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William C. Altreuter
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Wednesday, January 20, 2016

Thinking about the NFL, the Rams and Los Angeles I have to wonder if perhaps the league hasn't over-played its hand. We are told that the NFL has wanted a team in "the second largest media market in the country", but does it really? Obviously TV revenue is what makes the NFL so profitable, but the teams share that money equally, so why do they care if there is a team in that television market? Anybody in LA who wants to watch an NFL game can turn on their TV-- I've done it myself. And hasn't the history of pro football in the City of Angels shown us that it is not a great market for teams? San Diego struggles with attendance (and may move to LA) because the climate is so great that there are loads and loads of other things to do there. Seems to me that LA is the same deal. Los Angeles worked well as a feint-- something to threaten the rubes with. Rubes is the right word-- one of the things that is the most appalling about the deal St Louis had with the Rams is that the city promised that its stadium would be "top tier". Isn't that just lovely? A few years back Tank McNamara ran a strip about two baseball players whose contracts each provided that they would be the highest paid player in the sport, resulting in a serious of escalating contracts. (As I recall at some point the contract amounts started increasing a dollar at a time. Seems to me something like that would make a baseball fan out of Zeno.)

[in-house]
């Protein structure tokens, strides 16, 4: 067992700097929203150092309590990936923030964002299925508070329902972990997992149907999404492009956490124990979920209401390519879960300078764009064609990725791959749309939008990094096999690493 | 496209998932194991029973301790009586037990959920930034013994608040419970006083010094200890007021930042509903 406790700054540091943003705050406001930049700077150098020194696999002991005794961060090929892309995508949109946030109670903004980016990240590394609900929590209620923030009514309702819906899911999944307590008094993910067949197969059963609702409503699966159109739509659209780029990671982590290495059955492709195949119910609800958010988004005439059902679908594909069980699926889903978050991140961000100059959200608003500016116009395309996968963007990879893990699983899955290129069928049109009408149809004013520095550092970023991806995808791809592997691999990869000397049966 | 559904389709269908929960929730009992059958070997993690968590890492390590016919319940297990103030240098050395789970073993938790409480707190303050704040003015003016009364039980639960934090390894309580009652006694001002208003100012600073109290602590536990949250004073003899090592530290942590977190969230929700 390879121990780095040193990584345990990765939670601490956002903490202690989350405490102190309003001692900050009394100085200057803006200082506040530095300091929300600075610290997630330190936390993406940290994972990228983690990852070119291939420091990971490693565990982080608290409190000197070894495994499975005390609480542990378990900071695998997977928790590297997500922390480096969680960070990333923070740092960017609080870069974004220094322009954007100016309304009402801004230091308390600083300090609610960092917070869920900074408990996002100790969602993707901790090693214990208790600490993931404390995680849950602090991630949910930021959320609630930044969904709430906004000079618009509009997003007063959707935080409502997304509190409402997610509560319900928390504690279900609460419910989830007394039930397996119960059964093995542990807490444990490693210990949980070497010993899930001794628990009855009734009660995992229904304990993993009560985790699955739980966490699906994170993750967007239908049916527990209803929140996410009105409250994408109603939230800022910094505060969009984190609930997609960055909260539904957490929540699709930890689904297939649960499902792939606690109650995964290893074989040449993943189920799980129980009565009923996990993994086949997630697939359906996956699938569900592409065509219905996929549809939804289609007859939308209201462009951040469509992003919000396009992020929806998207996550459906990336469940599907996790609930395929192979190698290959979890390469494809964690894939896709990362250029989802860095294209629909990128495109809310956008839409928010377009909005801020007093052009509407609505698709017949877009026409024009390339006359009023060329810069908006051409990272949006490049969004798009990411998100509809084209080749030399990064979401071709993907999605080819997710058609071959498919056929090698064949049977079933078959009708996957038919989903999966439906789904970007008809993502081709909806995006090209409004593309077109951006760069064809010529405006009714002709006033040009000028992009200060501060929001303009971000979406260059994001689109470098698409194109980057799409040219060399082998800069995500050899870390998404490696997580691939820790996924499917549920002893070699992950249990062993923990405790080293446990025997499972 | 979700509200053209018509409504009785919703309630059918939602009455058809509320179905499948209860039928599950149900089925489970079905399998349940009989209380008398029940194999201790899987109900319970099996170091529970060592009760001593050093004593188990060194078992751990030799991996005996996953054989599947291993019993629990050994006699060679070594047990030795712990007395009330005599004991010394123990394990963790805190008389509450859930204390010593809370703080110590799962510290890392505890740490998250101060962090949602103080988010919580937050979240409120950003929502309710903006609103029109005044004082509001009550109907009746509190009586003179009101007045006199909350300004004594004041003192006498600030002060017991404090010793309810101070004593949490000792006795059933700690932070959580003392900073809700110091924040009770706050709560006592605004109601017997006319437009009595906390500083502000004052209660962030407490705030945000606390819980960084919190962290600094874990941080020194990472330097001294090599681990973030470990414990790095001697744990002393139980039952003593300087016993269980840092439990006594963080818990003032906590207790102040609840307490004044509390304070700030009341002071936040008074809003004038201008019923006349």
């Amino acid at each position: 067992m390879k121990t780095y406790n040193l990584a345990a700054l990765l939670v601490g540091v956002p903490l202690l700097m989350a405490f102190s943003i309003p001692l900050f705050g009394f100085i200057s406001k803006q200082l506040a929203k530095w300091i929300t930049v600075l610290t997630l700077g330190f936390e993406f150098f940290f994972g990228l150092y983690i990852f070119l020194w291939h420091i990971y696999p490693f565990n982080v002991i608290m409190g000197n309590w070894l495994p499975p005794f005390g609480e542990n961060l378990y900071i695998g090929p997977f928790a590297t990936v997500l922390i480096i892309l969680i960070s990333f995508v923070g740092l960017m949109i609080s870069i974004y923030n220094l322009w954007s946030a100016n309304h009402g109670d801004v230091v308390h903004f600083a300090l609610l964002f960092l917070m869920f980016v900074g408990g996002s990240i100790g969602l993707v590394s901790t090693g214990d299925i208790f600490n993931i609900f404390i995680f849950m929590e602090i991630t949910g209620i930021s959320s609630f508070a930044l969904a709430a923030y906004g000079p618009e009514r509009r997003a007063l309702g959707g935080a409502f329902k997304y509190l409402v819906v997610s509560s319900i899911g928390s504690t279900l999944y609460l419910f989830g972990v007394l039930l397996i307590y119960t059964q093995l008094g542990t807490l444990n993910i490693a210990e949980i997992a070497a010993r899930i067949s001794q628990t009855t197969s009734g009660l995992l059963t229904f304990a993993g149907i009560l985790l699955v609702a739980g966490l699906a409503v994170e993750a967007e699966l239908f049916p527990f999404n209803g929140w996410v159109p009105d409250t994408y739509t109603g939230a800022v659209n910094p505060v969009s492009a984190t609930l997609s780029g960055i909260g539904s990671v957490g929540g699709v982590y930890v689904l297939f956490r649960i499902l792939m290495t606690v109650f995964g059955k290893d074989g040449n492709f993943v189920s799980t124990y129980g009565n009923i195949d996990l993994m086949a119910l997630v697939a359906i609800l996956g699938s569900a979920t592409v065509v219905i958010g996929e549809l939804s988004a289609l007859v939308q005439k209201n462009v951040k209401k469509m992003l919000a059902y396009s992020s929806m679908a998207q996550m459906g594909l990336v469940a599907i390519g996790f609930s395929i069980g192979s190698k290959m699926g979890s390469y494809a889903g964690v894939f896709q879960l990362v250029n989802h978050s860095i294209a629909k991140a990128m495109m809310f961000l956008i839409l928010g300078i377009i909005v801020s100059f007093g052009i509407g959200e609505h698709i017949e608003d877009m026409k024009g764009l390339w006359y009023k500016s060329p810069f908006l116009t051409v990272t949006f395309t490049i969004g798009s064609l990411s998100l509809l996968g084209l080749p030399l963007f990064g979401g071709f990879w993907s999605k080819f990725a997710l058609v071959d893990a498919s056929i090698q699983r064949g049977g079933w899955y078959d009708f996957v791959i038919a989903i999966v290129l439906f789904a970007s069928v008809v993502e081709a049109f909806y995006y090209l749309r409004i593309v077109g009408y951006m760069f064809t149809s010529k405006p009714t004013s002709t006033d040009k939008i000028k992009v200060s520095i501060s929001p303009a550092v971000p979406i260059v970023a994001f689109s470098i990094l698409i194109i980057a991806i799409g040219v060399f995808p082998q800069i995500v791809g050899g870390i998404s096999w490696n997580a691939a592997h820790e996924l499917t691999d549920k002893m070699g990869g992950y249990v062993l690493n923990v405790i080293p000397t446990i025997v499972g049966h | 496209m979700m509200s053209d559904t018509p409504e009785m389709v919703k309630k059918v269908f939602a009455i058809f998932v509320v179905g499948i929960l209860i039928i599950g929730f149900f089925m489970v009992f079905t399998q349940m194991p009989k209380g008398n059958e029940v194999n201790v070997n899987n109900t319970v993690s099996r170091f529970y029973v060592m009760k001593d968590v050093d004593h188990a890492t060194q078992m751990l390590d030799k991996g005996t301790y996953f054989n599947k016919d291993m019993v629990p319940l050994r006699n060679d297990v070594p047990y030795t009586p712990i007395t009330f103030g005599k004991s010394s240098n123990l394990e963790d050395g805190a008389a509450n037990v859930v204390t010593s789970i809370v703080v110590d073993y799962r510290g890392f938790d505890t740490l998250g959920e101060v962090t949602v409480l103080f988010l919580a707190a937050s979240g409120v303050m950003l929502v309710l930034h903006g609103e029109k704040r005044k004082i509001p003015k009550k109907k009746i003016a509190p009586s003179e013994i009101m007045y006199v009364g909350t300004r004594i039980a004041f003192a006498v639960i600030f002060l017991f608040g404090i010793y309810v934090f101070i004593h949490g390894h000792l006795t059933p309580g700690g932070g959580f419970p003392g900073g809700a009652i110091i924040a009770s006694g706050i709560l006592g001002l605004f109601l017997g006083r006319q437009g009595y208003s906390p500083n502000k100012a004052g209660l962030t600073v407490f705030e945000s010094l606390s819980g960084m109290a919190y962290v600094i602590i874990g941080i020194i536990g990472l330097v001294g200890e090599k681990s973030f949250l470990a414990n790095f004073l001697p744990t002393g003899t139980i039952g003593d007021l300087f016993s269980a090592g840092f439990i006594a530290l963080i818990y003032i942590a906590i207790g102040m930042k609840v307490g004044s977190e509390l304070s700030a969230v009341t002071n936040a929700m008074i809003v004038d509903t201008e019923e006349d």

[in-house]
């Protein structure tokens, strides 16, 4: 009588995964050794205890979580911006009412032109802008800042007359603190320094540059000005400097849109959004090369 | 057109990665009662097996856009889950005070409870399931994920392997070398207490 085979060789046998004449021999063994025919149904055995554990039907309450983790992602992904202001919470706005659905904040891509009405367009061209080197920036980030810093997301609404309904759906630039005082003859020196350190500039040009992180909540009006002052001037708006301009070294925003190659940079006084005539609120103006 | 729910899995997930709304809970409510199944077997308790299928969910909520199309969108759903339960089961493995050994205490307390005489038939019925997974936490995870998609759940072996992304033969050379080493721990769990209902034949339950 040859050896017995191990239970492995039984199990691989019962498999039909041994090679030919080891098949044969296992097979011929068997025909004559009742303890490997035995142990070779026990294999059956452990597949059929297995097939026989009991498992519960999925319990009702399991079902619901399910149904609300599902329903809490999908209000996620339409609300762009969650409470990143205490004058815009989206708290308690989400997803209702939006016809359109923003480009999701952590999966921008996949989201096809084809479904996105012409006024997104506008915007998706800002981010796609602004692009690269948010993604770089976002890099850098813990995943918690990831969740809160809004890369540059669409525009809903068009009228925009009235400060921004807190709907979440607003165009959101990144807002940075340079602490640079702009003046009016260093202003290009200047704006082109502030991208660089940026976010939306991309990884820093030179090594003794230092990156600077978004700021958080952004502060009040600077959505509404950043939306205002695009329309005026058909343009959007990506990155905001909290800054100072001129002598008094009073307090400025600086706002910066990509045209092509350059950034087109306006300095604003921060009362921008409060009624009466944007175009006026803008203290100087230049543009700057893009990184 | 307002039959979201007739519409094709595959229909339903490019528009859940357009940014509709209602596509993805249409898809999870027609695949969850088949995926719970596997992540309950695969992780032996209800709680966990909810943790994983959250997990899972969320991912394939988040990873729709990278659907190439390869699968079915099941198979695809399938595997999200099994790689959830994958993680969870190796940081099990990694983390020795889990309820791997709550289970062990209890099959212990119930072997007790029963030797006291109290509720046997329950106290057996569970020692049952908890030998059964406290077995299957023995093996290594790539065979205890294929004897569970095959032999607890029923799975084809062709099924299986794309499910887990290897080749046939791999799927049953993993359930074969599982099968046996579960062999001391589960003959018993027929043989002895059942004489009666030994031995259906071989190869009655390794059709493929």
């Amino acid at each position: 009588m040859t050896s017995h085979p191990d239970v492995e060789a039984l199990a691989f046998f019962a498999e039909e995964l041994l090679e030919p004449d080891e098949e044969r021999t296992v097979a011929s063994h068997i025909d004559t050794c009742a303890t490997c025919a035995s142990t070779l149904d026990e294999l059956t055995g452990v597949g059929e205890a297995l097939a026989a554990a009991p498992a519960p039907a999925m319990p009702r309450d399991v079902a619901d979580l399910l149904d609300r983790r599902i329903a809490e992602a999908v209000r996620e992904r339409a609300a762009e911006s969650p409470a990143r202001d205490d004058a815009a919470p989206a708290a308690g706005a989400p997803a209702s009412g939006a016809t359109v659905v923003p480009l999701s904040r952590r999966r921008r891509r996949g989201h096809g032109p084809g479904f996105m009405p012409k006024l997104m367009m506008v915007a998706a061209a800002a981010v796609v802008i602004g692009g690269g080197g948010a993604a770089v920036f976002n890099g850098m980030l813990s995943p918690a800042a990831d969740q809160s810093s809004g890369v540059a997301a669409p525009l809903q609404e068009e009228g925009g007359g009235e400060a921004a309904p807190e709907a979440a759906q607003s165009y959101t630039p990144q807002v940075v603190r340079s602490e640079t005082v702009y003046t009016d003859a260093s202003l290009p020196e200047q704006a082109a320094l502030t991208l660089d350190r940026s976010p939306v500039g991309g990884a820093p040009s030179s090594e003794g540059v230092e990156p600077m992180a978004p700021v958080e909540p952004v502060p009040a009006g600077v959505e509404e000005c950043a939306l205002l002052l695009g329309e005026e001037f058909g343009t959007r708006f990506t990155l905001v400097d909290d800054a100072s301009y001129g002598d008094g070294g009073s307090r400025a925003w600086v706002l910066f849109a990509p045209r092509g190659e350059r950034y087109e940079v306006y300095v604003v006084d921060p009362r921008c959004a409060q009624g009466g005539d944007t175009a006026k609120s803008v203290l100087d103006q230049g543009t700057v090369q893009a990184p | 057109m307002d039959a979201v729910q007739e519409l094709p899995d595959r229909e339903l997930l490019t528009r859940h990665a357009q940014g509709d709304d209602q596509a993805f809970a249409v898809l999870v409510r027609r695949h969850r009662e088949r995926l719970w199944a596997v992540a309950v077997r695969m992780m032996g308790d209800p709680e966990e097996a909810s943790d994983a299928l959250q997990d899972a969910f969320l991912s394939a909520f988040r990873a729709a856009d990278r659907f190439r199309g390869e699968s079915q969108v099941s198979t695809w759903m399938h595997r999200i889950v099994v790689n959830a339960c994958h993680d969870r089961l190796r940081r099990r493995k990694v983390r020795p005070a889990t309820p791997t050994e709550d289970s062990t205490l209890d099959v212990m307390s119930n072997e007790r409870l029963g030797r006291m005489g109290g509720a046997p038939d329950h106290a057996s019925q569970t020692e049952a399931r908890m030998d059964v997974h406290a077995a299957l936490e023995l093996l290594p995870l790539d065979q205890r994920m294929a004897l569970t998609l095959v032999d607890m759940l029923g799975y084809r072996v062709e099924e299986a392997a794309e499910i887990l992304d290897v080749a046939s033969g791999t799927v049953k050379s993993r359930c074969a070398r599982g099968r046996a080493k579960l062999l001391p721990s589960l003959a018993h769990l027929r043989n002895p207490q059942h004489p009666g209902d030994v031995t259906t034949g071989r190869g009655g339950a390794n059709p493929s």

Aren't the owners sacrificing a useful negotiating tool here? There don't seem to me to be too many places in the US that are going to be thought of as good markets left. We have established, I think, that Toronto isn't going to be an NFL team any time soon-- maybe they just hated watching the Bills, but any team that moves to Toronto is either going to be an expansion team or a team that just sucks, so that doesn't seem like a good play. You know what the largest US city is without any major league team? You can win bar bets with this one: San Juan. You think San Juan is aching for NFL? One hears about placing a franchise in Mexico City. You know what kind of football they like in Mexico City? The kind that Carlos Vela plays. London? You know what kind of football they like in London? Does the name Wayne Rooney mean anything to you?

It may be that the move to LA by the Rams represents Peak NFL, and if that's the case it makes a sort of sense. The sport is in danger of seeing its popularity wane-- it may not be possible to make it safe to play much longer. Maybe this is the moment-- push all the chips into the middle and then walk away with the whole pot.

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